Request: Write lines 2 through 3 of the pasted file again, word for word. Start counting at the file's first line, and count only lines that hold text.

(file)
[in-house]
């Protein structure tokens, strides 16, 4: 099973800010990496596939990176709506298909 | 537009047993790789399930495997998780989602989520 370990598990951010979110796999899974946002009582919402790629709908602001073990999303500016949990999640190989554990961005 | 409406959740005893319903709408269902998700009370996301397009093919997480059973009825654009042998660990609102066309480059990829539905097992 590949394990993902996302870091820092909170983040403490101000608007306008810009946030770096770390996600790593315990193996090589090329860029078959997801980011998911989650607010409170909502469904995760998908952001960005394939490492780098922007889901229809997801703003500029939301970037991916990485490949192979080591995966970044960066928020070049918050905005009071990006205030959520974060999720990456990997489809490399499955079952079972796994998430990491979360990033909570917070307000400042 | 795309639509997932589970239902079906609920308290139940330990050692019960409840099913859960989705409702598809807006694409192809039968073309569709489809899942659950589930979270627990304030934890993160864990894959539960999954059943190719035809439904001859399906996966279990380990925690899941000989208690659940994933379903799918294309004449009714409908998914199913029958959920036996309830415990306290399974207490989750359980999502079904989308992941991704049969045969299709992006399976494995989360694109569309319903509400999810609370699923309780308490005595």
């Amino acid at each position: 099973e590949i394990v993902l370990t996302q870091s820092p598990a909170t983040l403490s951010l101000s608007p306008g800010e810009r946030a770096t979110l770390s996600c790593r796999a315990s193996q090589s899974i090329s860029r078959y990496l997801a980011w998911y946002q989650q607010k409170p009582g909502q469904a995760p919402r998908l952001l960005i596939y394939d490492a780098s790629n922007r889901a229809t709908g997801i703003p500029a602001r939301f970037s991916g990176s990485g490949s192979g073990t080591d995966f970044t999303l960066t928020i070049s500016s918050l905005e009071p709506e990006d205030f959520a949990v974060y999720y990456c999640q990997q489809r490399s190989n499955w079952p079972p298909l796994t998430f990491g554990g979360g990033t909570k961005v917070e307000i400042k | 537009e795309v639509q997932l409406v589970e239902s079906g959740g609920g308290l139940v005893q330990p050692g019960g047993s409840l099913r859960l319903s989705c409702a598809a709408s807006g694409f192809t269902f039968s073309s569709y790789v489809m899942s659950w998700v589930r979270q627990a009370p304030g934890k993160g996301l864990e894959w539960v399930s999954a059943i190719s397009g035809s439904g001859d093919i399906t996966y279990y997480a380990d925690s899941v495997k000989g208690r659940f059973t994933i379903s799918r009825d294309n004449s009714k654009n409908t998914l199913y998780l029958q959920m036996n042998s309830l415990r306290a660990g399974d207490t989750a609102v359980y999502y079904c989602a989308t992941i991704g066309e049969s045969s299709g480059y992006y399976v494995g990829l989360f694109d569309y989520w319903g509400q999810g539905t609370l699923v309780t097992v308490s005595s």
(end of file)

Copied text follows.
């Protein structure tokens, strides 16, 4: 099973800010990496596939990176709506298909 | 537009047993790789399930495997998780989602989520 370990598990951010979110796999899974946002009582919402790629709908602001073990999303500016949990999640190989554990961005 | 409406959740005893319903709408269902998700009370996301397009093919997480059973009825654009042998660990609102066309480059990829539905097992 590949394990993902996302870091820092909170983040403490101000608007306008810009946030770096770390996600790593315990193996090589090329860029078959997801980011998911989650607010409170909502469904995760998908952001960005394939490492780098922007889901229809997801703003500029939301970037991916990485490949192979080591995966970044960066928020070049918050905005009071990006205030959520974060999720990456990997489809490399499955079952079972796994998430990491979360990033909570917070307000400042 | 795309639509997932589970239902079906609920308290139940330990050692019960409840099913859960989705409702598809807006694409192809039968073309569709489809899942659950589930979270627990304030934890993160864990894959539960999954059943190719035809439904001859399906996966279990380990925690899941000989208690659940994933379903799918294309004449009714409908998914199913029958959920036996309830415990306290399974207490989750359980999502079904989308992941991704049969045969299709992006399976494995989360694109569309319903509400999810609370699923309780308490005595």
């Amino acid at each position: 099973e590949i394990v993902l370990t996302q870091s820092p598990a909170t983040l403490s951010l101000s608007p306008g800010e810009r946030a770096t979110l770390s996600c790593r796999a315990s193996q090589s899974i090329s860029r078959y990496l997801a980011w998911y946002q989650q607010k409170p009582g909502q469904a995760p919402r998908l952001l960005i596939y394939d490492a780098s790629n922007r889901a229809t709908g997801i703003p500029a602001r939301f970037s991916g990176s990485g490949s192979g073990t080591d995966f970044t999303l960066t928020i070049s500016s918050l905005e009071p709506e990006d205030f959520a949990v974060y999720y990456c999640q990997q489809r490399s190989n499955w079952p079972p298909l796994t998430f990491g554990g979360g990033t909570k961005v917070e307000i400042k | 537009e795309v639509q997932l409406v589970e239902s079906g959740g609920g308290l139940v005893q330990p050692g019960g047993s409840l099913r859960l319903s989705c409702a598809a709408s807006g694409f192809t269902f039968s073309s569709y790789v489809m899942s659950w998700v589930r979270q627990a009370p304030g934890k993160g996301l864990e894959w539960v399930s999954a059943i190719s397009g035809s439904g001859d093919i399906t996966y279990y997480a380990d925690s899941v495997k000989g208690r659940f059973t994933i379903s799918r009825d294309n004449s009714k654009n409908t998914l199913y998780l029958q959920m036996n042998s309830l415990r306290a660990g399974d207490t989750a609102v359980y999502y079904c989602a989308t992941i991704g066309e049969s045969s299709g480059y992006y399976v494995g990829l989360f694109d569309y989520w319903g509400q999810g539905t609370l699923v309780t097992v308490s005595s």